It really will be a short blog this week because it is in some ways a slight breather before a very hectic time next week that has several meetings, two conferences and a workshop. Nevertheless, this week has seen Dr Diane Heath and her co-producers getting to the final stages on their ‘Medieval Animal Magic’ booklet for primary schools, while Professor Louise Wilkinson has been busy working at The National Archives and giving papers, as well as attending Exam Boards – it is that time of year!

However, I thought readers might be interested in one of three meetings I had this week. That is sandwiched between the Kent History Federation and the Kent Archaeological Society, I had an exciting meeting with Catherine Delano-Smith and Damien Bove about their new Leverhulme-funded project on the Gough Map. For those who don’t know it, it is a fascinating late medieval map of England, Wales and Scotland that is at the Bodleian Library, Oxford. This is what it says on the Bodleian website: “the Gough Map, one of the great medieval treasures of cartography, arrived at the Bodleian Library in 1809 as part of Richard Gough’s bequest, an eighteenth-century antiquary and expert on British Topography. Richard Gough acquired it for half-a-crown on 20 May 1774 at the sale of the collection of Thomas Martin of Palgrave, where it was offered as Lot 405 and described as ‘a curious and most ancient map of Great Britain’. Dated approximately 1360, it is the earliest surviving map to show routes across Britain and to depict a recognisable coastline.

https://en.wikipedia.org/wiki/Gough_Map#/media/File:Gough_Kaart_(hoge_resolutie).jpg

The map, measuring approximately (height) 553mm by (width) 1164mm, is drawn on the flesh-side of two pieces of sheepskin parchment, joined vertically. The lap-join was held together originally with a plain running-stitch, clearly identifiable by sewing-holes and thread-indentations along the join. Indeed, the thread interrupted the application of the green wash which represents the sea, indicating that the sewing was in place before the map was painted. The two parchments are now joined by adhesive only. The left-hand skin, seen in transmitted light, has the anatomical features of what appears to be the backbone and ribcage of a lamb.” [ https://www.bodleian.ox.ac.uk/bodley/about-us/conservation/case-studies/gough-map ]

This is a useful starting point, but the project leaders: Dr Catherine Delano-Smith, Nick Millea and Damien Bove think the map dates principally from about 1400 and that the map should be seen as a three part production, the first two phases very close in timing with the third quite a bit later into the 15th century. Their preliminary findings, involving the work of several other experts on pigment analysis and other technical areas, was published in Imago Mundi in 2017, and now they will be leading another group of scholars who will be exploring different regions on the map, for example Professor Nicholas Orme is looking at south-west England and Professor Chris Dyer is examining the west midlands. Other experts are similarly involved looking at the map in its entirety, including those working on place names, palaeography and diplomatic, and the map’s political context. I’m due to do Kent and Surrey, with the idea that the other two south eastern counties of Sussex and Hampshire will be covered by Dr Mark Gardiner (University of Lincoln).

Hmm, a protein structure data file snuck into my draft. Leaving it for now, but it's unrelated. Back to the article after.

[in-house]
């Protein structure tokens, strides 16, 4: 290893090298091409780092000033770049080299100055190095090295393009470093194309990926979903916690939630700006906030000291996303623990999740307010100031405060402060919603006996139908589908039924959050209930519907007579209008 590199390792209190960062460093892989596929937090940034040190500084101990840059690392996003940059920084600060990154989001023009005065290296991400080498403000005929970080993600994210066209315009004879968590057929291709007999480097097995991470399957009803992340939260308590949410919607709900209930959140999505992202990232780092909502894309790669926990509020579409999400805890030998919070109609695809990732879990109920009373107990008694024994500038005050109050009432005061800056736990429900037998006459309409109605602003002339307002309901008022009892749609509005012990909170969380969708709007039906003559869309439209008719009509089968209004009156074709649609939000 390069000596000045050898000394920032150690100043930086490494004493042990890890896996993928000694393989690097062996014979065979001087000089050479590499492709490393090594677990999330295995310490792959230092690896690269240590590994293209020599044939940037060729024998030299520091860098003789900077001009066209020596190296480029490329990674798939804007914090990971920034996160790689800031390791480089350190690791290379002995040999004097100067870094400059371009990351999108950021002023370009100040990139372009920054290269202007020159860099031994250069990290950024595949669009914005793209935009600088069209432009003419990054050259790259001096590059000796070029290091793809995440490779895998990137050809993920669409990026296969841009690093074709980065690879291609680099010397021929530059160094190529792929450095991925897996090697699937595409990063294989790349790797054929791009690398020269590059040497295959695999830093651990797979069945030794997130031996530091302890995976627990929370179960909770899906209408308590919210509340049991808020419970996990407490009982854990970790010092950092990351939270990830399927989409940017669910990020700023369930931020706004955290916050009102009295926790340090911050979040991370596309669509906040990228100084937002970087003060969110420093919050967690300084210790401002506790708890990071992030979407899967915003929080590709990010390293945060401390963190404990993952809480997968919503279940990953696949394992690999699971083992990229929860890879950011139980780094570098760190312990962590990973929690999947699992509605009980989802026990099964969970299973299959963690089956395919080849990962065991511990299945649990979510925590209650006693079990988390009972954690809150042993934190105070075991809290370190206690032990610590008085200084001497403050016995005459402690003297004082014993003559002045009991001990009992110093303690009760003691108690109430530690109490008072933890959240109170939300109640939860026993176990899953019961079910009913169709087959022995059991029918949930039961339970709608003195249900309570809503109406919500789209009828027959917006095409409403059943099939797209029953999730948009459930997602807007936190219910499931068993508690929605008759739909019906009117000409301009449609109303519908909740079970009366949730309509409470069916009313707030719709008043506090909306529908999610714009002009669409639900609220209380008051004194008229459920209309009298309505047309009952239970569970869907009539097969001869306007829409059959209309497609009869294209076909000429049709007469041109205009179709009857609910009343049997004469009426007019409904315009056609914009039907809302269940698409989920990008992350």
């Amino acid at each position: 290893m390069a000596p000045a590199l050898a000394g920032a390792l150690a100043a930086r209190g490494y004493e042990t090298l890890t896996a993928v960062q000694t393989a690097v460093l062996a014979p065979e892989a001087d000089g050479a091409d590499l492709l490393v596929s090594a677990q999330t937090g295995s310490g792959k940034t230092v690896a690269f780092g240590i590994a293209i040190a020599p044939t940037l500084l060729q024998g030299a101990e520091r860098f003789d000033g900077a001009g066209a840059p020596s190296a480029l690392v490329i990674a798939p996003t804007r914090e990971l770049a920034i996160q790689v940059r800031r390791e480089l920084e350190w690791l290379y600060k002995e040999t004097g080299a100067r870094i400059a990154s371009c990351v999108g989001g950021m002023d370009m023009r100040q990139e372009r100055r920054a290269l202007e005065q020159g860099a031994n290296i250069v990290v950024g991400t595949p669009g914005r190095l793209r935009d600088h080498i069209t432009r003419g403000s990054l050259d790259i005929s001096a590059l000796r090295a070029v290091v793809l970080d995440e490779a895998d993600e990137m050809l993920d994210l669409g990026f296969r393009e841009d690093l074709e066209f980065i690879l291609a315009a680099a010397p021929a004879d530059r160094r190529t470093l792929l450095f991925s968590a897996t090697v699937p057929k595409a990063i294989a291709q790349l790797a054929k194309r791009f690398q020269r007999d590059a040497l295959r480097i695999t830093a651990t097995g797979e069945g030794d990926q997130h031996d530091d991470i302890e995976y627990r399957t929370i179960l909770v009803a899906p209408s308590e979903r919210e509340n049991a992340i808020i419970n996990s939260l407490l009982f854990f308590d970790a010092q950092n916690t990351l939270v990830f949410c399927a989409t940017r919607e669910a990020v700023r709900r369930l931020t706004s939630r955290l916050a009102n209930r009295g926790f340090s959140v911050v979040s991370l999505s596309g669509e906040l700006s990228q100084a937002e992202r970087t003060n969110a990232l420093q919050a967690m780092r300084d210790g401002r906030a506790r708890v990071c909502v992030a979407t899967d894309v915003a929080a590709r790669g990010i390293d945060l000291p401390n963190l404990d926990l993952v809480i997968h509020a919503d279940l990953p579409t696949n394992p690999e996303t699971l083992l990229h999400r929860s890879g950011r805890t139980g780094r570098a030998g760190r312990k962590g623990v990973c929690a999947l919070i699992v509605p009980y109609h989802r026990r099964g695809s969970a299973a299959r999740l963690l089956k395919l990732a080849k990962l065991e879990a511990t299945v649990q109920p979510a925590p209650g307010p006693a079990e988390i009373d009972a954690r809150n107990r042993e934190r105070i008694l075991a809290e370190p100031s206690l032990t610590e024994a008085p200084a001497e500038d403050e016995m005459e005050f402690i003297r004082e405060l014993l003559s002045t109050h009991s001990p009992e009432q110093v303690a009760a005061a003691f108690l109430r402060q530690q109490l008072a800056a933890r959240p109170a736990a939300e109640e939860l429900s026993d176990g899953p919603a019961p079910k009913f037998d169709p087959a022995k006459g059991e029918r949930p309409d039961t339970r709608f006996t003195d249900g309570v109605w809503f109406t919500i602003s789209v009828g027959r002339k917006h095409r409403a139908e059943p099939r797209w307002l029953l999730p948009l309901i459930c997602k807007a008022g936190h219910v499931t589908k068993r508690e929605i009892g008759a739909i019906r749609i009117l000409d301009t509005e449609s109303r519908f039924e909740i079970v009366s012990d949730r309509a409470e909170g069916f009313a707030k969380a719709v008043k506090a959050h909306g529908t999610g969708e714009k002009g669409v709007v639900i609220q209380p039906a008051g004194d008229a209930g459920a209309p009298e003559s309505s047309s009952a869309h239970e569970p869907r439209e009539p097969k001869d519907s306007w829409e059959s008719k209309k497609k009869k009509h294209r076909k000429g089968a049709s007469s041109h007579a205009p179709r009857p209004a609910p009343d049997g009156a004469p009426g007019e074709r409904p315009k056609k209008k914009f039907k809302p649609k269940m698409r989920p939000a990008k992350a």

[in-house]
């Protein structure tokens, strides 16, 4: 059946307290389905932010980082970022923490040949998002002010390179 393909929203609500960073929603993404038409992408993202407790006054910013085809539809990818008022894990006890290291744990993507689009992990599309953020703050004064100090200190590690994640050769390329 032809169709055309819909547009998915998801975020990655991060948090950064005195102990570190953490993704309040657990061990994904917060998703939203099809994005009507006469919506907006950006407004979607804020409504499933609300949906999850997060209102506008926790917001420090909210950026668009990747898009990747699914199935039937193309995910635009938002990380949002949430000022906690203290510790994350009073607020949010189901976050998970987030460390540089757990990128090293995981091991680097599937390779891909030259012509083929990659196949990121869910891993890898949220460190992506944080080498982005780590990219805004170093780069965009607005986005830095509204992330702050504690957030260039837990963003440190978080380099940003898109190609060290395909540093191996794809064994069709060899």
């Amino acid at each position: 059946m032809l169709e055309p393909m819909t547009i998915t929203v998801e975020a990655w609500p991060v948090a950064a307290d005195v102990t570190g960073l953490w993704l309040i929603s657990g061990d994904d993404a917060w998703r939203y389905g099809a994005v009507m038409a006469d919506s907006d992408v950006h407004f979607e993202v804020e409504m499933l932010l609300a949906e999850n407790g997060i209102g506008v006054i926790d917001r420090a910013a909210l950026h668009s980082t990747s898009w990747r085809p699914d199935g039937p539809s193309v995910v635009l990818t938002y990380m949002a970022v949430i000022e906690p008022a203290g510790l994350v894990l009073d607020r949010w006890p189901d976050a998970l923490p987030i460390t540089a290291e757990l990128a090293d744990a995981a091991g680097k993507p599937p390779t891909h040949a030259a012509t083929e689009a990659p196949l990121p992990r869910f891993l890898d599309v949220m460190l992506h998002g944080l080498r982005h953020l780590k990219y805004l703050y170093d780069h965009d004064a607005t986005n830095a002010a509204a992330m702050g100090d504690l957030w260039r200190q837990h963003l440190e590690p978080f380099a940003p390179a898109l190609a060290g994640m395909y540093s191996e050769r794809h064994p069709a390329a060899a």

Rochester Castle – a town on the Gough Map

From my perspective, even though I had looked at their published article and at some images of the map, the meeting gave me the opportunity to find out exactly what Catherine is looking for and to discuss what the map does/doesn’t depict. For like most historical documents, what is ‘missing’ is often just as significant as what is there. Taking Kent, for example, yes there are the two episcopal cities of Canterbury and Rochester, but the buildings used to show the city are bigger for Rochester than they are for Canterbury, although both are shown as walled. Fine, all the head ports of the Cinque Ports are there in both Kent and Sussex, as are the Ancient Towns of Rye and Winchelsea, but no sign of Lydd or even more oddly of Folkestone. Looking inland, among the places shown are Ashford, Maidstone and Tonbridge, but no Wye nor anywhere in the Weald, while along the north coast Faversham is present, as is neighbouring Ospringe but then going west the choices are Sittingbourne, Rochester and Gravesend, with Dartford shown as a church but not named. The mapmakers apparently not interested in the ancient royal town of Milton as one obvious omission.

Cobham College – a town not on the Gough Map

As well as settlements, rivers were seemingly equally important to the mapmakers, and these are for the most part reasonably accurately portrayed. However, as Damien said, there are only 5 bridges shown on the whole of the map, which is intriguing. Nevertheless, one of these is Rochester Bridge. I’ll need to think about this some more, yet in many ways I’m not surprised because the map post-dates but not by a long way the construction of the new Rochester Bridge, which was an important political and strategic project.

The Gough Map is famous for its apparent ‘network’ of red lines with distances between settlements. Kent only has one of these – going between Canterbury and Southampton at its furthest extent. In the past, these have been equated to roads or important routes, but Catherine and her team have discounted this and are exploring other ideas about why they were drawn, so more on this as time goes on.

Guildford Castle – a town on the Gough Map

I know I haven’t got to Surrey, but this part of the map is similarly currently throwing up all sorts of questions. Nevertheless, I hope this very brief discussion has got you intrigued about the map and its format, and I’ll keep you posted on future developments and ideas, but now it is back to aliens in 15th-century Canterbury.